Coward cleverly opens by introducing the couples individually, with Sibyl gently grilling Elyot about Amanda, the

n Victor mildly interrogating Amanda about Elyot, drawing parallels and laying the groundwork for the mayhem to follow.Amid the turmoil Elyot and Amanda escape to Paris and a second act which the Lord Chamberlain, in the days of censorship in the 1930s, deemed too risqué for the sensitivities of the theatre-going public; a love scene between a divorced couple who were each married to someone else . . . smelling salts all round -  and it needed Coward’s personal pleading to obtain the licence to go ahead.

 How times have changed. Perhaps the morals and characters of our two divorcees might still be questioned but the act is more riotous fun than risqué, with bickering, enforced silences after an agreed code word to halt bickering, followed by more bickering, all ending in a fight which leaves the stage looking like a war zone as Victor and Sibyl walk in on their warring spouses.

In between the battles the pair sparkle with some wonderfully played funny moments and even give us a barefoot dance to a wind-up gramophone and a duet at the baby grand by the window. The song, Some Day I'll Find You, played first by the hotel orchestra and then sung by the pair in Paris, was written specifically by Coward for the play, incidentally.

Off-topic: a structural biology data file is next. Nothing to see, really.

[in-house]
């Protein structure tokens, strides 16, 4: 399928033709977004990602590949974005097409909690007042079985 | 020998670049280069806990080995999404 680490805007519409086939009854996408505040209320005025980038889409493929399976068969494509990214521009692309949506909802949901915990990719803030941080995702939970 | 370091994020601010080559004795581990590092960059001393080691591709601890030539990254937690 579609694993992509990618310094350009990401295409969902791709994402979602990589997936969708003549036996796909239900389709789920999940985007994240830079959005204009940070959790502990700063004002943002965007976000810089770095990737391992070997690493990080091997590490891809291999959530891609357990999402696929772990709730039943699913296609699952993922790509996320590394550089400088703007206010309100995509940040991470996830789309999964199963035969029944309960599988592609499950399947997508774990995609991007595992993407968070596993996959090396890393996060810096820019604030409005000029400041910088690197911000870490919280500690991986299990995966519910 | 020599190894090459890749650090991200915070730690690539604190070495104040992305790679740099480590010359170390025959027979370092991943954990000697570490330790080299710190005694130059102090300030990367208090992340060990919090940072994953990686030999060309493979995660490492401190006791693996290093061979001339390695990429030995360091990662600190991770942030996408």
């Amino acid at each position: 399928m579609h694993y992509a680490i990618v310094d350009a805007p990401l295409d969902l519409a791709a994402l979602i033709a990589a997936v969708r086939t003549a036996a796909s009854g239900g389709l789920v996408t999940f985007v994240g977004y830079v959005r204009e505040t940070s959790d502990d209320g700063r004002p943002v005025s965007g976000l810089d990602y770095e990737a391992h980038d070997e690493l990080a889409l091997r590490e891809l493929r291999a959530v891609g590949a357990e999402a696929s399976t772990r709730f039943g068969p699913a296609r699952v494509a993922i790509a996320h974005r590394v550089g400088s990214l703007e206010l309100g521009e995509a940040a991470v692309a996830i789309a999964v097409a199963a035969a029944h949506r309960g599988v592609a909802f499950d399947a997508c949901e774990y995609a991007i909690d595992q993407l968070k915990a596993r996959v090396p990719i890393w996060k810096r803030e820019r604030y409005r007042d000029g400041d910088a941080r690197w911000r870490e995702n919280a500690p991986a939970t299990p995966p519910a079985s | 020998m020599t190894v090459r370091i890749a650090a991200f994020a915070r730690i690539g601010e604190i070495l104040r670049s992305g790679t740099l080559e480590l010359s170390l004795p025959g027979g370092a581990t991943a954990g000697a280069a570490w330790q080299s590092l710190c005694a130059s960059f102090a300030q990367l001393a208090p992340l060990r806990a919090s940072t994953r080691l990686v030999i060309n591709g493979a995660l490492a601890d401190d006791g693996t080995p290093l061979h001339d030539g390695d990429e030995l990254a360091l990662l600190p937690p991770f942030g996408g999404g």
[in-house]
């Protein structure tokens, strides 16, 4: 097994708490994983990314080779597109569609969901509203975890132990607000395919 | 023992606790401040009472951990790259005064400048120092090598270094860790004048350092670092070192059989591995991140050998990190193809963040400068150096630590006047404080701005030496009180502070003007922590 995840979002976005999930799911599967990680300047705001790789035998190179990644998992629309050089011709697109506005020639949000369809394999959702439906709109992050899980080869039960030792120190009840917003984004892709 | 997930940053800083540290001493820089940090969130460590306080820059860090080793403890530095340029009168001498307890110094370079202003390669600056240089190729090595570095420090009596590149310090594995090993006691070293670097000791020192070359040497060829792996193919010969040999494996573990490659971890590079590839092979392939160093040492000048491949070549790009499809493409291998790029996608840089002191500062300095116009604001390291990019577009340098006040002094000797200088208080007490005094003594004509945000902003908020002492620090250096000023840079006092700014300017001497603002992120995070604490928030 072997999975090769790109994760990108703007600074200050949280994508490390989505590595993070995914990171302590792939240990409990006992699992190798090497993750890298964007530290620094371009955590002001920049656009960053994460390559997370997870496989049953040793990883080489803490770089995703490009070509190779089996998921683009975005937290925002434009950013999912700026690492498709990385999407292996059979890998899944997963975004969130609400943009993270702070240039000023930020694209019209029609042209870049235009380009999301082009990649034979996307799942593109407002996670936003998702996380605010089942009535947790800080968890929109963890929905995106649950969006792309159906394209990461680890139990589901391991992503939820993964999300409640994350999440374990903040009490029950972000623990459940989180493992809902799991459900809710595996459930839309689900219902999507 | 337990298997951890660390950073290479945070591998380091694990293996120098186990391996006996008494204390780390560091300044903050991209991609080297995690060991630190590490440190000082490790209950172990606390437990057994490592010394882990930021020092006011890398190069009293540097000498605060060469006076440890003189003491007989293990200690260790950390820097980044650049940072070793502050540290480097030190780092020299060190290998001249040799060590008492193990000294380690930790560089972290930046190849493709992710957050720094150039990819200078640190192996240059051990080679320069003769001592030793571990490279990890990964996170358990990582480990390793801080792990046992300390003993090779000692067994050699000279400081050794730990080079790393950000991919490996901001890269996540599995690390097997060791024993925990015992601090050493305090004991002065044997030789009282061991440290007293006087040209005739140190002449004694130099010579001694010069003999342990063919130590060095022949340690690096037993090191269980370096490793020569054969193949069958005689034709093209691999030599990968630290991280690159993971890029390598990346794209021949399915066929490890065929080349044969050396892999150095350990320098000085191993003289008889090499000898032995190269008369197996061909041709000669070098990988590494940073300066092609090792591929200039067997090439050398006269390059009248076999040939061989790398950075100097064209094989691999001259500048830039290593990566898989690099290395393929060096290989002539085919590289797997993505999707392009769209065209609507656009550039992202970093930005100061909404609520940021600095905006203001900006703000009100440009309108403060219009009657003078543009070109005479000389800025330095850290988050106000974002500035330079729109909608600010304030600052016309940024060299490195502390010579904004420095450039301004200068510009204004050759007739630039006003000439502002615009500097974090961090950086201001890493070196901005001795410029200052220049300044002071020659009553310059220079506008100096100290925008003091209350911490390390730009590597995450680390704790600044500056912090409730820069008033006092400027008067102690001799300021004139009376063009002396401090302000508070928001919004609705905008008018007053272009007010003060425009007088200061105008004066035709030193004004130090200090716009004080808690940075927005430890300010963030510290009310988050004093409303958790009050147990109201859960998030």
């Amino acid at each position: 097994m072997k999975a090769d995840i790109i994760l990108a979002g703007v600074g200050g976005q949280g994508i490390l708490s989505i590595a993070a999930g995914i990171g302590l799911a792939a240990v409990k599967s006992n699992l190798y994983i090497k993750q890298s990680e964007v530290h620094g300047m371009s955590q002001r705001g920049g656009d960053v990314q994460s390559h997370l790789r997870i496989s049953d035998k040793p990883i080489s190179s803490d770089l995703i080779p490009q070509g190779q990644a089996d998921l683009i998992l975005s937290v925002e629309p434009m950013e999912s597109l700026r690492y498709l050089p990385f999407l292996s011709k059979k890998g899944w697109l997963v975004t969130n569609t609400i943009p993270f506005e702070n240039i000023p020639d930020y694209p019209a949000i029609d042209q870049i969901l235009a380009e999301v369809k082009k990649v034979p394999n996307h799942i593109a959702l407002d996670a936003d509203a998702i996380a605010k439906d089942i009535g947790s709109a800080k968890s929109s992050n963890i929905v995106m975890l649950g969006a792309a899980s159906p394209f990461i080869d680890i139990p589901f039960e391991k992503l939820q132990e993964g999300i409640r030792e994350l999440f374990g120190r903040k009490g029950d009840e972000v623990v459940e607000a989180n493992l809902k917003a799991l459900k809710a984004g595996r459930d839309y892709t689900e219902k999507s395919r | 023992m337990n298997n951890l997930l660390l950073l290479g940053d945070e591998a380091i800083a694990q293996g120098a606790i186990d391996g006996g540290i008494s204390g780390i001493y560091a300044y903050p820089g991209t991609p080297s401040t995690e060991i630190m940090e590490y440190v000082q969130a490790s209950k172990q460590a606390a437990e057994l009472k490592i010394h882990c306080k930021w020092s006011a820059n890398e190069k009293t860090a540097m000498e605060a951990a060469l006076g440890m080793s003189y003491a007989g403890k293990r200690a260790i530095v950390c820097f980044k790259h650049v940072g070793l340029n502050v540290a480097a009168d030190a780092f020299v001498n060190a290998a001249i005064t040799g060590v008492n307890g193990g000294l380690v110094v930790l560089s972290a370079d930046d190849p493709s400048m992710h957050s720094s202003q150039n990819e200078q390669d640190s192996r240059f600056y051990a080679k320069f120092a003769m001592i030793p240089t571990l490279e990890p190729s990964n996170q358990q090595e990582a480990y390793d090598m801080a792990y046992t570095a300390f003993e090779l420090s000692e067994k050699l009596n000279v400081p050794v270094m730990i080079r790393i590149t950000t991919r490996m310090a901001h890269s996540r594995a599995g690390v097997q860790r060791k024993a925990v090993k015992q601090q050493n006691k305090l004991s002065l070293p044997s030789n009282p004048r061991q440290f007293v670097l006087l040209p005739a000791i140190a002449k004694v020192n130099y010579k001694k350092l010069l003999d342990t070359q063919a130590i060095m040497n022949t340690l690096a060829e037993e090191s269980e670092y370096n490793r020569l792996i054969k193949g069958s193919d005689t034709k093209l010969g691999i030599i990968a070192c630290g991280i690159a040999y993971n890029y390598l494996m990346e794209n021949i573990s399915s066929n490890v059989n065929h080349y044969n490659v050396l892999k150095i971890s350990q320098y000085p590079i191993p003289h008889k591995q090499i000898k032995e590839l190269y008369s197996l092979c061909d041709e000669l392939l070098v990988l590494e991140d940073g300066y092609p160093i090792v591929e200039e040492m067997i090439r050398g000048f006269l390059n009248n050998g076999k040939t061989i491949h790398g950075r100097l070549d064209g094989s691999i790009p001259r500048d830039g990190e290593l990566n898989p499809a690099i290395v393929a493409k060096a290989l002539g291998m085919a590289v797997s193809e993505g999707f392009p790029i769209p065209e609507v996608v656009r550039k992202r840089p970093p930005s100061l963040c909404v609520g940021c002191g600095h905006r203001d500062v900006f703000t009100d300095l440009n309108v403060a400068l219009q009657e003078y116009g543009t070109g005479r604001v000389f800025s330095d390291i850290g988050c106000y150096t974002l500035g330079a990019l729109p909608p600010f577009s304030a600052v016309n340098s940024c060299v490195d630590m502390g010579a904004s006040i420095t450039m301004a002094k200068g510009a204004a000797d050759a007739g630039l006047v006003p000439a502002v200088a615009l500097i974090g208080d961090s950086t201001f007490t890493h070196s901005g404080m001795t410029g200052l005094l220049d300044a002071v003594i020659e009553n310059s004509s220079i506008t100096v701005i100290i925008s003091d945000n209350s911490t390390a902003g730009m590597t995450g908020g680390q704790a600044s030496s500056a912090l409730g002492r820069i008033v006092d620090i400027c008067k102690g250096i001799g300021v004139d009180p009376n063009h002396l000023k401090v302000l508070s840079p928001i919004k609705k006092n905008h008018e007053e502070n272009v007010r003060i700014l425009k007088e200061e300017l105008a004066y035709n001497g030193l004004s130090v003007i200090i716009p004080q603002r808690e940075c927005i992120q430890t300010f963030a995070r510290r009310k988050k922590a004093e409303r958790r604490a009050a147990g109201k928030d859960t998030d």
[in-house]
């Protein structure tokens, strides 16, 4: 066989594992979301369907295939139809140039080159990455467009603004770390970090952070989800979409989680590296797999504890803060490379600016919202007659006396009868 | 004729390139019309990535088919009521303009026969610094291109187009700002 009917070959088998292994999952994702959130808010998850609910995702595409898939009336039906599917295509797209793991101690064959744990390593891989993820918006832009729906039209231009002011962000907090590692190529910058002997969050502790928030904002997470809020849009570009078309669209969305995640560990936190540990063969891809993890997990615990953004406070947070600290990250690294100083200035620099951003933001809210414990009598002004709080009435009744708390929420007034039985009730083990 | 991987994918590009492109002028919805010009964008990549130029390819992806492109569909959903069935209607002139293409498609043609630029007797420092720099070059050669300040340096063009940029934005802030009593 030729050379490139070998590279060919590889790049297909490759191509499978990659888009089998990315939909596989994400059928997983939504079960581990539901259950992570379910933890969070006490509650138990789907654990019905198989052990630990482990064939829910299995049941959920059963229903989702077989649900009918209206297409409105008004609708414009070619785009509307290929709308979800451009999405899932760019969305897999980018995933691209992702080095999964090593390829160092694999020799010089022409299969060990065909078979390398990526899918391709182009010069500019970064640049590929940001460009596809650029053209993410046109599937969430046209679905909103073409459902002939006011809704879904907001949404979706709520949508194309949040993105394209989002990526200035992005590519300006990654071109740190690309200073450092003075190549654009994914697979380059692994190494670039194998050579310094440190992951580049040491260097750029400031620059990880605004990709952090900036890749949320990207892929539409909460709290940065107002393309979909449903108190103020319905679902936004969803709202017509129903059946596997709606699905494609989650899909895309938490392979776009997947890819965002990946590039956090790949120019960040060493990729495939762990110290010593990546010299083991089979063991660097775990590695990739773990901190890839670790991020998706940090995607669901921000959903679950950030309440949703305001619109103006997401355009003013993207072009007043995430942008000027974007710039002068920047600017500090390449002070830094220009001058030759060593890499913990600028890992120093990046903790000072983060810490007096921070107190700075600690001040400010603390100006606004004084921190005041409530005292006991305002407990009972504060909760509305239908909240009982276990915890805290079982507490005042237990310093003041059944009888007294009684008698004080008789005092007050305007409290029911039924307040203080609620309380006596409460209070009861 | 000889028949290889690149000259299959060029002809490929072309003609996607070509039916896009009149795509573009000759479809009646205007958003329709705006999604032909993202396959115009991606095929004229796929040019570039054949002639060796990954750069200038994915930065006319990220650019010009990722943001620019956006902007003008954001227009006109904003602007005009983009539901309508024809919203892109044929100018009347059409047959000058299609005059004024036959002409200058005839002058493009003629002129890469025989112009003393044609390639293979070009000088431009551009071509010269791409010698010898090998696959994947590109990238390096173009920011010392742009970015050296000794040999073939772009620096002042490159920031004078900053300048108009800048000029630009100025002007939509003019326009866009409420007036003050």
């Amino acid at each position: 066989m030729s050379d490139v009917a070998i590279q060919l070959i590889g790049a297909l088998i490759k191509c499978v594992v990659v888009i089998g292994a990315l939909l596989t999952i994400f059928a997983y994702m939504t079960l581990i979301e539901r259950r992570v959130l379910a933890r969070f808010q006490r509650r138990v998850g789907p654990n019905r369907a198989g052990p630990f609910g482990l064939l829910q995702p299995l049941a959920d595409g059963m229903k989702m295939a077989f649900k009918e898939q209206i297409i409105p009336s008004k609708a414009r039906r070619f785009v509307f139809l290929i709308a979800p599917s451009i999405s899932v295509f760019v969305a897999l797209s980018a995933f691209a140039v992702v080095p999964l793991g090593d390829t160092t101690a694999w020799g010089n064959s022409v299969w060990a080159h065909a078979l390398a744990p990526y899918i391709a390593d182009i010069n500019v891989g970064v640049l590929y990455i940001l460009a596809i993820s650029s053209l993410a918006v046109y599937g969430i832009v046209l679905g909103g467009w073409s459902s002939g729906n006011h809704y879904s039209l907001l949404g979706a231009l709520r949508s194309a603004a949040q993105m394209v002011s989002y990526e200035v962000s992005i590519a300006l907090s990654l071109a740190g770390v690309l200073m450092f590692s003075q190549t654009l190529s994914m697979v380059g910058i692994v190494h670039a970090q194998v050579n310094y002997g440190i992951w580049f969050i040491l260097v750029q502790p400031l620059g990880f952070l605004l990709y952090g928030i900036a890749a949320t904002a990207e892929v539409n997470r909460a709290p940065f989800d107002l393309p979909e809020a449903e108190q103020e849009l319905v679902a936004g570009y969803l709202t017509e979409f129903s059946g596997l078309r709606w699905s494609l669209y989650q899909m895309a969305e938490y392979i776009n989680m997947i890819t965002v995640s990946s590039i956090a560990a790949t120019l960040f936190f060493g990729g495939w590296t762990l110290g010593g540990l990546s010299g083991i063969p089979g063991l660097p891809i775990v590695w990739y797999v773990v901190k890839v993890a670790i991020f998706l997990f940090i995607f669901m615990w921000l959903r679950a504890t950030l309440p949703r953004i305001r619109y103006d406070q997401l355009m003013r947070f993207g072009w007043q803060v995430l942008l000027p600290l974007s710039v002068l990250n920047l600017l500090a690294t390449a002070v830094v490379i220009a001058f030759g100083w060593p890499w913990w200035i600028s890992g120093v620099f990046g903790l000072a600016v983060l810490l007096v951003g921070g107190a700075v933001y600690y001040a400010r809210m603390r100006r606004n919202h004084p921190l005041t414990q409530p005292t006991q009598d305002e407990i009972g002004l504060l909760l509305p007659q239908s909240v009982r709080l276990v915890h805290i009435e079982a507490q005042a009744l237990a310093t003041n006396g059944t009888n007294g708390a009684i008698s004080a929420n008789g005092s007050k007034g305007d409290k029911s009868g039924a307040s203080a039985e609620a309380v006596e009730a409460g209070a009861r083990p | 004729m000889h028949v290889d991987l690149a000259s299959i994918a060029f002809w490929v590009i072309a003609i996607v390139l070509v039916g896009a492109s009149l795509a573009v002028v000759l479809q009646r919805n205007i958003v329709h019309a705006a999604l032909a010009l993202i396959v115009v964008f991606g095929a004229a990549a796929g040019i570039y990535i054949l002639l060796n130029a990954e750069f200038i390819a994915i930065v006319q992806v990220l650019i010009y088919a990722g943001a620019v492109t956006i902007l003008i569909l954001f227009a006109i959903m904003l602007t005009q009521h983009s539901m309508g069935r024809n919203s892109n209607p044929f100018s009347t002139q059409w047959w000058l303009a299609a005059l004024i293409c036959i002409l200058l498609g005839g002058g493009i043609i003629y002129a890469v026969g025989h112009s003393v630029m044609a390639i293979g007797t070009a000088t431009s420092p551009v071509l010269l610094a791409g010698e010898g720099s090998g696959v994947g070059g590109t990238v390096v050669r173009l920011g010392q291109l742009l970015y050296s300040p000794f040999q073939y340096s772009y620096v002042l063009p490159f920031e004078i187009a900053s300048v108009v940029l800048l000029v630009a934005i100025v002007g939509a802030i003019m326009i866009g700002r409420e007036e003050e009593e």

The final act brings the reckoning with a final twist in the marital tail in what is a witty comedy with some lovely put down lines from the pen of The Master. A mention too for Victoria Rigby as the French maid Louie, left to clear up the mess. My French is not brilliant, apart from knowing where my aunt left her pen, but we got the general drift of her thoughts on the matter in surly splendour.

Private Lives is a play about both manners and morals and designer Lucy Osborne has beautifully captured the Art Deco feel of the 1930s while director Tom Attenborough has kept things moving along with a pace that is satisfyingly gentle, rather than frantic, allowing the words and wit to be savoured.

Its 86 years since Private Lives became public and although perhaps the society it chronicled has long gone, the rapier-like wit still remains in what is still a sophisticated, clever and most enjoyable comedy. To 13-02-16